Thursday, October 8, 2009

week 6: can eye contact trip you up?

Can eye contact trip you up? Absolutely--and you're less likely to notice it than is your audience. This week, my video--at the end of this post--is responding to Stephanie's #2 coaching priority and covers these aspects of how eye contact issues can work against you:
  • If your eyes signal that your talk's off-track: Those quick, inadvertent looks to one side or the other (or up and to angle) happen at the same points that you might otherwise use a verbal "um" -- the points where you've forgotten where you are heading or what words come next. (Here's a picture of a very brief visual um from Stephanie's video of yesterday.) You're trying to mark your place, remember and regroup, but a glance to one side doesn't leave you enough time. Instead of these "visual ums," I recommend you practice some verbal time-buying phrases to build in a little more time to recall what you need to say.

  • If your eyes avoid acknowledging your audience--all of the audience: If you avoid looking at audience members, they'll feel as if you are avoiding them, when you really want to connect with them. You don't need to look at everyone, just enough people throughout the course of your talk that they know you are engaging with them. If you've heard or been taught that direct eye contat is disrespectful, that's true--but only in certain cultures. Here's a Wikipedia article with more background on that issue. In most cases, however, the audience will consider it disrespectful if you don't acknowledge them with your eyes.

  • If it makes you uncomfortable: This doesn't mean you can avoid it, but anything that makes a speaker uncomfortable is worth analyzing. Some speakers like looking at their friends' smiling faces to boost their confidence; some avoid looking at their friends and find it easier to make eye contact with audience members they don't know. You'll have to find out which works for you. Practice looking at sections of the room--front, back, and each side--throughout your talk, as well as at some individuals. Smile and engage with individuals from time to time, and develop your confidence as you go.

Finally, lack of eye contact often signals your discomfort and lack of confidence with public speaking. Want to practice getting more confident with eye contact? Practice on video or webcam--a lot of my trainees say video practice helps them with both confidence and with focusing their eye contact. (And you can use it to check whether you look down, away or use visual ums, then go back and practice how to get past those moments.) Please leave your questions or comments about eye contact in the comments, as well as any tips for Stephanie!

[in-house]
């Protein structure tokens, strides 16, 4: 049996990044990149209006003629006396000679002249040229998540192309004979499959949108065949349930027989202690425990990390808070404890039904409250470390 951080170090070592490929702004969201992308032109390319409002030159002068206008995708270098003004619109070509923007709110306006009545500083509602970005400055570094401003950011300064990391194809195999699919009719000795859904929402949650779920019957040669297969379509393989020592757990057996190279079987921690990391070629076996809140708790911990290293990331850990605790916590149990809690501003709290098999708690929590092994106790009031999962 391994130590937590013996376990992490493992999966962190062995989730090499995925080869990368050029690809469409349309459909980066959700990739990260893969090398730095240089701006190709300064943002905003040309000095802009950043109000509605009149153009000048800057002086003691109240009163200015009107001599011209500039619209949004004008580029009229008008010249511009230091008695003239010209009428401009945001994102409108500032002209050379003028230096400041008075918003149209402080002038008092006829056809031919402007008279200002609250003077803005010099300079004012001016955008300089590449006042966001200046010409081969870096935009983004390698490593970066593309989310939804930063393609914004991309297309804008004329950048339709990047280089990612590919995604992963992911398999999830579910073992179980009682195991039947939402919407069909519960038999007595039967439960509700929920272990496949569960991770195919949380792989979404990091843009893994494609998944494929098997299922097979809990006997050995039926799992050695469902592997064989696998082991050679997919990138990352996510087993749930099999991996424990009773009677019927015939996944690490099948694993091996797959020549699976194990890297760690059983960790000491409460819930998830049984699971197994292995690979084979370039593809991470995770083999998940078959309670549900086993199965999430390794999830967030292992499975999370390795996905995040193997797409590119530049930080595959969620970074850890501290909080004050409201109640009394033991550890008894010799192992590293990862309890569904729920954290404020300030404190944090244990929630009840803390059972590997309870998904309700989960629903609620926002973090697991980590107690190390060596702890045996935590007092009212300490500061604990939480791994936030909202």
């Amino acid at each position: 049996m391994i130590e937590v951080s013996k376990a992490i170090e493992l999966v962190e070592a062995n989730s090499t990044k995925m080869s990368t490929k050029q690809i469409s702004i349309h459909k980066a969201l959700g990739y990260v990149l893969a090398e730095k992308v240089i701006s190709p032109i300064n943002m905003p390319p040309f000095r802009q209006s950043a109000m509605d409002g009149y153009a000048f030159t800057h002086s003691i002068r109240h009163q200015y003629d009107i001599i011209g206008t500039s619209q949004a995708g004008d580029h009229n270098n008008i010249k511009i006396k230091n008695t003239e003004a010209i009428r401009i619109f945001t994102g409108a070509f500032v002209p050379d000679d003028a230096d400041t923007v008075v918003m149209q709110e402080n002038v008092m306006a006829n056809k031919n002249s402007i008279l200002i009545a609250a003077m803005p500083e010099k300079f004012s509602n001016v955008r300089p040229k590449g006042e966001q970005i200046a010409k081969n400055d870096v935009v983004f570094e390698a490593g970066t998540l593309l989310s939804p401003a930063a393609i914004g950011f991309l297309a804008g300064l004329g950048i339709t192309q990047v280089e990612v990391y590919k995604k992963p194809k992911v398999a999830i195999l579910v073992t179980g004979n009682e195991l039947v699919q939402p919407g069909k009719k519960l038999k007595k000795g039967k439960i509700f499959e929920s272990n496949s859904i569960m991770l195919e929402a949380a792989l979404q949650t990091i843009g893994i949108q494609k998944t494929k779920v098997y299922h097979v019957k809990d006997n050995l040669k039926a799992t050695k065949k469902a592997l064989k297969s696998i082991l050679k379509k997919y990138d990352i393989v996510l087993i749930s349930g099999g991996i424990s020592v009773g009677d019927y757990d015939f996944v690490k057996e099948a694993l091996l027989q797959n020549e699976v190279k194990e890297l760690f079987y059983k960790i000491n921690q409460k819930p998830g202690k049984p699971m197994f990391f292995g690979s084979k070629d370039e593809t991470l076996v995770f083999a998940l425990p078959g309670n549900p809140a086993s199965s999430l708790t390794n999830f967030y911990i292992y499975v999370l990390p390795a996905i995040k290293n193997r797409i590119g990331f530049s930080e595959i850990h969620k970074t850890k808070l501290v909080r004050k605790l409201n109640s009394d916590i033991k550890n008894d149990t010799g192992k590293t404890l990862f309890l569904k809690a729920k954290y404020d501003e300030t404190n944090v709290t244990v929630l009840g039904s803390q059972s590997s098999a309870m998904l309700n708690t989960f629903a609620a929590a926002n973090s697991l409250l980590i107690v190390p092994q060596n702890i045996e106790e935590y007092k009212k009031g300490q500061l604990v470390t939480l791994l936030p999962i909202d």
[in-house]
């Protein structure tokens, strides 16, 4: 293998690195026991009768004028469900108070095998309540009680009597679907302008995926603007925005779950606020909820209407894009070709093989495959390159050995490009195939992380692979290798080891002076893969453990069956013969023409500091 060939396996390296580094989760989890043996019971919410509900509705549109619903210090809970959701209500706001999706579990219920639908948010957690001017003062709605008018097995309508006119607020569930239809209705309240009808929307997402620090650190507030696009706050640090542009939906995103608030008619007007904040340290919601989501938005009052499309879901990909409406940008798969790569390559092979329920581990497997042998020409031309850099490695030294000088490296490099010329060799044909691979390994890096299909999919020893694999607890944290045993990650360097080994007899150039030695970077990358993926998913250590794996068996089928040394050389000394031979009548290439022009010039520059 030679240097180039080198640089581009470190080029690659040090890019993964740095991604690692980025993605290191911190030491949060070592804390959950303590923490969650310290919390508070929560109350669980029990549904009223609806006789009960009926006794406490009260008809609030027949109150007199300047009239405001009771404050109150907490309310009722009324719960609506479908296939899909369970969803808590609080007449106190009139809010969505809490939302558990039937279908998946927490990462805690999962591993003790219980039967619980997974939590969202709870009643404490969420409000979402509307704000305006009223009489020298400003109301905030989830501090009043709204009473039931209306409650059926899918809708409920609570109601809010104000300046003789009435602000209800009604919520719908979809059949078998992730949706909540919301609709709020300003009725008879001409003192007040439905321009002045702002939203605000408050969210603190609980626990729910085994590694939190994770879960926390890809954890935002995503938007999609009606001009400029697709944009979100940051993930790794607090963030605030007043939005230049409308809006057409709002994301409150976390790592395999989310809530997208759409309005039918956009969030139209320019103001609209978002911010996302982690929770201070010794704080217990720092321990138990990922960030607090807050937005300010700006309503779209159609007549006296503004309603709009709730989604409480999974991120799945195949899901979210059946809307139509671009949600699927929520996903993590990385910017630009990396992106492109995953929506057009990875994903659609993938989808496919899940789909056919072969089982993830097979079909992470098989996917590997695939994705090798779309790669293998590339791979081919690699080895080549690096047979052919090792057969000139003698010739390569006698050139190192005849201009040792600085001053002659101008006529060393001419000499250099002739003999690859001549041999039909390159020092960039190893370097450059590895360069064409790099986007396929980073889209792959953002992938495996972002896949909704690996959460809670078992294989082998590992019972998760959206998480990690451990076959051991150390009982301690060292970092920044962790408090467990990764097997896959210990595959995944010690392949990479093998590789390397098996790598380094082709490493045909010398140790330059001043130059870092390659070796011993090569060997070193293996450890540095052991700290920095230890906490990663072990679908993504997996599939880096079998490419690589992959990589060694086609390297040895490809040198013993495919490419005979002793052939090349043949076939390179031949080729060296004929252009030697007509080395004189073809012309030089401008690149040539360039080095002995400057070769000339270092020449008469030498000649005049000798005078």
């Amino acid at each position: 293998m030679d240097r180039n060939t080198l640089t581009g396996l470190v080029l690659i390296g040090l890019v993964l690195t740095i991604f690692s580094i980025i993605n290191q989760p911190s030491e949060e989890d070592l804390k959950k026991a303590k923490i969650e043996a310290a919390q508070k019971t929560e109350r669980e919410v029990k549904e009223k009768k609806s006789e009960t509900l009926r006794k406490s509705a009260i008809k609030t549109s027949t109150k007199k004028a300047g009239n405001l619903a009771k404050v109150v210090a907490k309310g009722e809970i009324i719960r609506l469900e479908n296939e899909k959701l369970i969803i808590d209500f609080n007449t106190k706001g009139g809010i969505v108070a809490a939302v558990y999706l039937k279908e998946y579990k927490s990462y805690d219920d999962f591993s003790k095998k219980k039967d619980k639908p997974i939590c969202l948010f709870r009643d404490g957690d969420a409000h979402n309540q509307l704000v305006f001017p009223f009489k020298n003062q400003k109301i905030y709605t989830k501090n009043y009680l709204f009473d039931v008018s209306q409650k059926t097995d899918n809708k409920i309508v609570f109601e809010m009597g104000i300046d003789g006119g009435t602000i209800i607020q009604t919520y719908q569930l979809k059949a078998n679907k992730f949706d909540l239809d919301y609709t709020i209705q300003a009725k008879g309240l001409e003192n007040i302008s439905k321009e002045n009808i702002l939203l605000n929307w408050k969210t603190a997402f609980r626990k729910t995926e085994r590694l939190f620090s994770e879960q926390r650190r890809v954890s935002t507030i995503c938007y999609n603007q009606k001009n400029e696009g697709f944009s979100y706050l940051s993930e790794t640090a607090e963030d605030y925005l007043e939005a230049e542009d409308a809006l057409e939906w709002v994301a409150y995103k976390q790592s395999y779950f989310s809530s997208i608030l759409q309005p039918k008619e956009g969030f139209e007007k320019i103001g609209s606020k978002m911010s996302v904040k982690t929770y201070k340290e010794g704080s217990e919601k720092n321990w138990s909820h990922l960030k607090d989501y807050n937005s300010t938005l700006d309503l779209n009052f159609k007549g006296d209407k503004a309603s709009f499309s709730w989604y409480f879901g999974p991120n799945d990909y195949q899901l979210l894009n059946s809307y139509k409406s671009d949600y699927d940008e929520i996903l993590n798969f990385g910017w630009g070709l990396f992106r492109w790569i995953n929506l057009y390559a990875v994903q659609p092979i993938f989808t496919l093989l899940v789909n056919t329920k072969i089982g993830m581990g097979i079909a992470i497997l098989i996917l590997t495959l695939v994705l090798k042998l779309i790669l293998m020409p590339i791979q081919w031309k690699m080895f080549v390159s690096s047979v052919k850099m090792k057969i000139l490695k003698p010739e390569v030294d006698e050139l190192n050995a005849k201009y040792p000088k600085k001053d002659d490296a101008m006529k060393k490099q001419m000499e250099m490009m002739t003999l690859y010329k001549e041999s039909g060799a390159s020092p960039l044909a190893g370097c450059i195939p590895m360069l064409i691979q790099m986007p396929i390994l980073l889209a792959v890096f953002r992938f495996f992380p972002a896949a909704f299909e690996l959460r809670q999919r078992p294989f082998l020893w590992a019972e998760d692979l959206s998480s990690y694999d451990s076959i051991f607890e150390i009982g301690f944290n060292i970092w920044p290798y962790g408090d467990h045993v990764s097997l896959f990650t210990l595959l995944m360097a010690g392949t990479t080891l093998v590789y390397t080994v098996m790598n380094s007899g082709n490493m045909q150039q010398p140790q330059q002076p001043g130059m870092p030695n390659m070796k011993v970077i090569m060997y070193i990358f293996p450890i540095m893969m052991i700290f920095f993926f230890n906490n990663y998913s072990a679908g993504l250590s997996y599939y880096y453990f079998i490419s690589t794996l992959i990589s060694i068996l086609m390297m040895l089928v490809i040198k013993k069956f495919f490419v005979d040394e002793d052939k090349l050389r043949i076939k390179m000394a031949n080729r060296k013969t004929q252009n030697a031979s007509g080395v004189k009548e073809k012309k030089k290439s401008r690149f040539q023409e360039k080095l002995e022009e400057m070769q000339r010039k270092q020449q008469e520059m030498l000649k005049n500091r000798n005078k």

Wednesday, October 7, 2009

Week 6: how do I work on eye contact?

Here's Stephanie Benoit talking about eye contact, her second priority for stepping up her speaking. Eye contact's basic and essential for good speaking: You can't succeed without it. Yet for many speakers, it's tough to focus on the audience. Why? Eye contact:

  1. May distract you.
  2. Means you have to confront your audience, directly.
  3. May show you an awkward or awful reaction.
  4. May give away what you're thinking or forgetting.

In my experience,all of those are valid concerns--but no reason to stop making eye contact! I'll be posting some coaching tips for Stephanie this week. But in the meantime, if you dread eye contact or have concerns about it, post them in the comments so we can broaden this coaching session with real-life experiences.

Speaking science: Why bullets don't work

A hat tip to Olivia Mitchell, who's taken the time to review cognitive psychology research that shows what I've long suspected: Slides full of bullet points don't help your audience to follow--or absorb--what you're trying to put across. If you're a user of slides for presentations, meetings, webinars or other purposes, be sure to read this useful post!

Related posts: How to use PowerPoint in 2009

Handling webinars & conference calls: When the audience isn't visible

Monday, October 5, 2009

Using a prop to emphasize your point

Tonight on NBC Nightly News's report about the H1N1 "swine" flu virus, Dr. Virginia Caine of the Marion County, Indiana, health department demonstrated how to use a prop effectively. "This vaccine--and I hold it in my hand," she said, brandishing a vial and going on to emphasize the importance of getting the flu shot and its safety.

In this case, the vial of vaccine rivets because we think it's scarce--availability is limited at the moment, and focused on high-risk groups. Just showing the vial underscores that it's available--not a mythical thing, in an epidemic where so many myths are spreading.

You can use props as evidence, as visual aids, as eye candy, or as extra emphasis. But keep in mind these tips: